The company reduced its emissions from 199,000 metric tons of carbon dioxide equivalent in financial year 2011, to 189,000 metric tons of carbon dioxide equivalent in FY 2012, according to the report, which covers the period from April 1, 2011 to March 31, 2012. Symantec has decreased its overall greenhouse gas emissions by four percent since its FY 2008 baseline, the report says.
In FY12 the company reduced its scope 1 emissions by 20 percent year on year, from 6,000 to 5,000 metric tons of CO2. It reduced its scope 2 emissions 4.3 percent from 166,000 to 159,000 metric tons of CO2e, and cut its scope 3 emissions by 11 percent from 27,000 to 24,000 metric tons of CO2e.
Total emissions, not including Symantec’s enterprise data center, have decreased 7 percent since FY 2011 while the emissions from its owned enterprise data center have increased 9 percent since FY 2011.
Symantec says that its most significant energy use and climate change impacts are associated with the power consumption of the company’s research and development labs and data centers. Over the past five years the company has reduced the total physical footprint of its facilities by more than two million square feet as it move to consolidate sites and save energy. The company says it has also implement a number of energy reduction and efficiency projects in data centers and labs.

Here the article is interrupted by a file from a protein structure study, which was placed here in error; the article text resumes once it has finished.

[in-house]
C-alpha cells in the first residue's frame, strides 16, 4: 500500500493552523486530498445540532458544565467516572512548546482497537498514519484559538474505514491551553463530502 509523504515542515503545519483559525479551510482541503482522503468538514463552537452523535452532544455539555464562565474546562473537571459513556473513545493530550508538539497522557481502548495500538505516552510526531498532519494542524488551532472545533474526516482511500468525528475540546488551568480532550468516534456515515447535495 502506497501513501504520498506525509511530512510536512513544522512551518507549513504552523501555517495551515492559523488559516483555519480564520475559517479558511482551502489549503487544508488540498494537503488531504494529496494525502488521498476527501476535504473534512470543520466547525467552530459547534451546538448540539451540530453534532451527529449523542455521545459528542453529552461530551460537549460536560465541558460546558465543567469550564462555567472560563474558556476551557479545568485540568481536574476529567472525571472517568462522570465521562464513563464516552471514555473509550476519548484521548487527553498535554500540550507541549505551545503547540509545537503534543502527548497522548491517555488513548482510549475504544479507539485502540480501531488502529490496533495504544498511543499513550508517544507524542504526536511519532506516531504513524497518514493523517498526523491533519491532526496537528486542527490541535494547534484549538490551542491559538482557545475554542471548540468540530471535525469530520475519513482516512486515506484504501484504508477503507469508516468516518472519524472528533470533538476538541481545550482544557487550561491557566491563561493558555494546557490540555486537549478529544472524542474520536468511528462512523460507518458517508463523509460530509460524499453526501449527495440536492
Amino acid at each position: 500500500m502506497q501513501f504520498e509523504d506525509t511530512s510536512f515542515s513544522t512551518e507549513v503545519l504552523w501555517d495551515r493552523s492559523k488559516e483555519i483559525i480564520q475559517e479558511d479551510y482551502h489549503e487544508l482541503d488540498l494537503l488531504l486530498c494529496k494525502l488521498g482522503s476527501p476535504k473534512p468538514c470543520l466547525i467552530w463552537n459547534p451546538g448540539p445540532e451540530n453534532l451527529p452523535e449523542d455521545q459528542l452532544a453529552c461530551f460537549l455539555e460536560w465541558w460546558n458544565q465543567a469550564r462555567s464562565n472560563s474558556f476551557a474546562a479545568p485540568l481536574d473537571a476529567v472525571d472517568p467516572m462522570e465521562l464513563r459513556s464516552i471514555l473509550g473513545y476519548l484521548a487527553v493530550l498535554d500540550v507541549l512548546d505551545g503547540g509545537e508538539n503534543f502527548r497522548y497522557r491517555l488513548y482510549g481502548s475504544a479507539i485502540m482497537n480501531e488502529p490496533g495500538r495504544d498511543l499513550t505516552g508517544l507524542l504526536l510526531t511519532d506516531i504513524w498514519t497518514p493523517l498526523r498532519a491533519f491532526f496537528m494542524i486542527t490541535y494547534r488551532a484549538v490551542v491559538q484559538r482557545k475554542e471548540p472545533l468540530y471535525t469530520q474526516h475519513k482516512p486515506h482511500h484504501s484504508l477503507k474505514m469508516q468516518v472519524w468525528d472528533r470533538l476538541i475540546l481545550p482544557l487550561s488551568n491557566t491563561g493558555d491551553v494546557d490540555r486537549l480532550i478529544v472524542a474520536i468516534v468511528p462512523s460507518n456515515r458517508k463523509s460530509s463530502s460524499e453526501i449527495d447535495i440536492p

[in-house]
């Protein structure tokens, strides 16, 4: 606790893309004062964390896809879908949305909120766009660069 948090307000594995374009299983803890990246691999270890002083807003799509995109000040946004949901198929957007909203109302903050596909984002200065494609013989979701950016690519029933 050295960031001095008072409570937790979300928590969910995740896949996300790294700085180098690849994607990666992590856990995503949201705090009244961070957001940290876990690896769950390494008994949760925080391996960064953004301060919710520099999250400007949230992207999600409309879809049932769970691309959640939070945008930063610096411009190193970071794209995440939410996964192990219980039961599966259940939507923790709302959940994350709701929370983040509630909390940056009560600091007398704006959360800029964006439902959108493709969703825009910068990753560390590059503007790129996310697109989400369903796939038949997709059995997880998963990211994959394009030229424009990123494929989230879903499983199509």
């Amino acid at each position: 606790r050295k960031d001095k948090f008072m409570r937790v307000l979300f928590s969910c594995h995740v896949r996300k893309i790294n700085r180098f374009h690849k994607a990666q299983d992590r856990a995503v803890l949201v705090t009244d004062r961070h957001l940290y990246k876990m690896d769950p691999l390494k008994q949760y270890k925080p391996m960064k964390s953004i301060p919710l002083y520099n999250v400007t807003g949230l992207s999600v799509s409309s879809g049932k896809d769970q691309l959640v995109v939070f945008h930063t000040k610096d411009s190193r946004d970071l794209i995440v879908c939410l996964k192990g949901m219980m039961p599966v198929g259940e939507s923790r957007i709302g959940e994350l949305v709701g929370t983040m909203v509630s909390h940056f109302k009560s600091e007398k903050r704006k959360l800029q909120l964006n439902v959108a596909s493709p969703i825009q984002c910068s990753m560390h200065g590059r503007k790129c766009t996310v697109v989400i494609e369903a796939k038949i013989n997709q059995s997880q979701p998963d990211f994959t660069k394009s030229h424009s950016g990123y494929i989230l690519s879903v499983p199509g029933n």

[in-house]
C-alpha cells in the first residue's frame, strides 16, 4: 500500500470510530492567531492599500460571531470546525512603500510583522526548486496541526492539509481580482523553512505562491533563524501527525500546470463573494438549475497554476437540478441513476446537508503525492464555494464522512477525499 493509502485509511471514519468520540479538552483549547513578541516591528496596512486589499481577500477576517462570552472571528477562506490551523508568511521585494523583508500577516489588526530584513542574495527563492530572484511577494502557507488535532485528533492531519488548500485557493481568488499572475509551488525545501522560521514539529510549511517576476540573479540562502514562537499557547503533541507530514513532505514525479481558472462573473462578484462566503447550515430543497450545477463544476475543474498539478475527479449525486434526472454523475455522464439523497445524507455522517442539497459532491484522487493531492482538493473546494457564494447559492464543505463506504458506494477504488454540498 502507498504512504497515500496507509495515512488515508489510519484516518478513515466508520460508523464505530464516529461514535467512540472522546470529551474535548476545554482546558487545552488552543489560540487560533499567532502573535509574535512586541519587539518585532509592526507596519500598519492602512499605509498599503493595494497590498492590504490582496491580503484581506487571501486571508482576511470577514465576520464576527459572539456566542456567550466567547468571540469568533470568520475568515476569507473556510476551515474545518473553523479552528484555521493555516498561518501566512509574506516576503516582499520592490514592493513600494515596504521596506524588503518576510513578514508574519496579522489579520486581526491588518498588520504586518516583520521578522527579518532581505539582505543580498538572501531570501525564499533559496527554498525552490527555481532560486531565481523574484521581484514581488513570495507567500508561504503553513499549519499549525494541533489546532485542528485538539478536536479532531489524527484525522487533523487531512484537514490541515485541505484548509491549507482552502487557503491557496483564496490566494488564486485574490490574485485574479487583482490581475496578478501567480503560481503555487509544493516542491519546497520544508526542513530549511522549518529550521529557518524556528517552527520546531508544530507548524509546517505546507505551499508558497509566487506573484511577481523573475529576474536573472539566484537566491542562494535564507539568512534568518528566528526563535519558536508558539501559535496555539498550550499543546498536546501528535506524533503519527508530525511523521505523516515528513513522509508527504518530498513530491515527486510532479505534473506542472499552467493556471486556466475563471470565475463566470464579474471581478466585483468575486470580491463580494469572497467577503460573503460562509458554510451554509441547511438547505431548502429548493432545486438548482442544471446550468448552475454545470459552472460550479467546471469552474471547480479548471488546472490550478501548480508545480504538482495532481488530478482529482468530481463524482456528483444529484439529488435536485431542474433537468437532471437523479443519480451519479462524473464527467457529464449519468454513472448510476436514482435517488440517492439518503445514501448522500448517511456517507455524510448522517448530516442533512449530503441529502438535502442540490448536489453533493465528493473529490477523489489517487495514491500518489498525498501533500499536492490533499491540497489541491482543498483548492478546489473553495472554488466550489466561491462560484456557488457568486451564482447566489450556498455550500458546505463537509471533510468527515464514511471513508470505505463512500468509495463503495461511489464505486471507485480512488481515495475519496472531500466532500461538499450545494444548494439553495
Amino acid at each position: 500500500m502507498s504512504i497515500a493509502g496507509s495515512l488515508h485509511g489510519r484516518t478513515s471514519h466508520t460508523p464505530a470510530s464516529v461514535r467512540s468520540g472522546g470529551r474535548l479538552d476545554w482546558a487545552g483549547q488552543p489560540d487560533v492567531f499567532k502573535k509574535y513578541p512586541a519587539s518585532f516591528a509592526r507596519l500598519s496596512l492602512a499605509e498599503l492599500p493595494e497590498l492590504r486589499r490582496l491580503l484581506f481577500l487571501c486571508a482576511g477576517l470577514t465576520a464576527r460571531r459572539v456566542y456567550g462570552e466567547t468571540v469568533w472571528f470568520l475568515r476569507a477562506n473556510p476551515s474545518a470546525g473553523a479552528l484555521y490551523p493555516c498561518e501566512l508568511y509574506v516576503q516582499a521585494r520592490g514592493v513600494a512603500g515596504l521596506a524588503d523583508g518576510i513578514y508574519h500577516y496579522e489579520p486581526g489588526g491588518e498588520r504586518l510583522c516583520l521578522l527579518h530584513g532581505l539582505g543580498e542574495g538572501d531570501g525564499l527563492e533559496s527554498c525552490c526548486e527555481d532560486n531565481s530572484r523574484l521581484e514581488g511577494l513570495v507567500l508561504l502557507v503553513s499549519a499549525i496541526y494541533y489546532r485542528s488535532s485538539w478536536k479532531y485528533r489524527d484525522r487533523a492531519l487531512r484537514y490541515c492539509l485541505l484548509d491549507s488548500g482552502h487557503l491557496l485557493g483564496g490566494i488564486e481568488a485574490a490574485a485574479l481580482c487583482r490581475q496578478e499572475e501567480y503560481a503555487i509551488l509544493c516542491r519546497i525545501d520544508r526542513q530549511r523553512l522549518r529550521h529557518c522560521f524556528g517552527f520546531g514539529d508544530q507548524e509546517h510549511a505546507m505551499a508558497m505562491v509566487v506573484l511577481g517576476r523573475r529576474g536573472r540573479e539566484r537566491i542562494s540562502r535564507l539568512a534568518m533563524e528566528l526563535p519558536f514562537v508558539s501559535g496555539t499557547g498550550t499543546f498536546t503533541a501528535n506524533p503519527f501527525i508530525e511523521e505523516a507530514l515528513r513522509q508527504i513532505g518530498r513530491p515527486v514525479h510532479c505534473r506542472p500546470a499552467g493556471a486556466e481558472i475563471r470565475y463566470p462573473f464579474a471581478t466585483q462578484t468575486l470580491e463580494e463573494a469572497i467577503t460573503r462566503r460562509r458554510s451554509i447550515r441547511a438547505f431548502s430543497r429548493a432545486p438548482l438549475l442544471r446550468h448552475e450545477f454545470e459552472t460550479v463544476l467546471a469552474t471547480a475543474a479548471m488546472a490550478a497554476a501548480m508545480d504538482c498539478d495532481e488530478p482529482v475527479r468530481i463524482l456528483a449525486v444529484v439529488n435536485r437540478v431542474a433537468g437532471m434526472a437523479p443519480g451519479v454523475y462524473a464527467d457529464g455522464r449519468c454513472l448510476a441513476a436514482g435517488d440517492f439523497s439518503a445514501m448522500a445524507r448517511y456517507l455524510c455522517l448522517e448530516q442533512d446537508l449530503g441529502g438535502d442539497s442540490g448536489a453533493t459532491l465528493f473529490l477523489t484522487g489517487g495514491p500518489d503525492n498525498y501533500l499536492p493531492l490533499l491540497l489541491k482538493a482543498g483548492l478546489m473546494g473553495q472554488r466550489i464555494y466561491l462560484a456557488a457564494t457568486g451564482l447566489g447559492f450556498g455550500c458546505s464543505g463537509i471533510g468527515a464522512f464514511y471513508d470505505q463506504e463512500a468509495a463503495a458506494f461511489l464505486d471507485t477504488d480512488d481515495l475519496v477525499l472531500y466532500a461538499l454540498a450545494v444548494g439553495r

The company’s energy consumption dropped 11 percent year-on-year, from 1.7 million GJ in FY 2011 to 1.5 million GJ in FY 2012.
Currently, 88 percent of Symantec’s facilities are LEED-certified, and 65 percent are Energy Star certified. In FY 2012, Symantec’s Pune, India, site became the 18th LEED-certified building in its real estate portfolio – achieving Gold status – and 12 facilities received annual Energy Star renewal scores of 75 points or higher. Energy Star buildings use 35 percent less energy on average, and cost $0.50 less per square foot to operate compared with non-Energy Star buildings, the report says. In FY 2011 the company almost doubled its number of LEED-certified buildings from nine to 16.
Symantec’s report only includes waste figures for its Dublin, Ireland, facility. That facility reduced its overall waste generation by almost a quarter, from 168 metric tons in FY 2011 to 127 metric tons in FY 2012. Of those totals, the Dublin facility upped the proportion that is recycled from 93 percent to 94 percent year-on-year, and reduced the proportion sent to landfill by 1 percentage point. In FY 2010 the Dublin facility was recycling just 78 percent of its waste.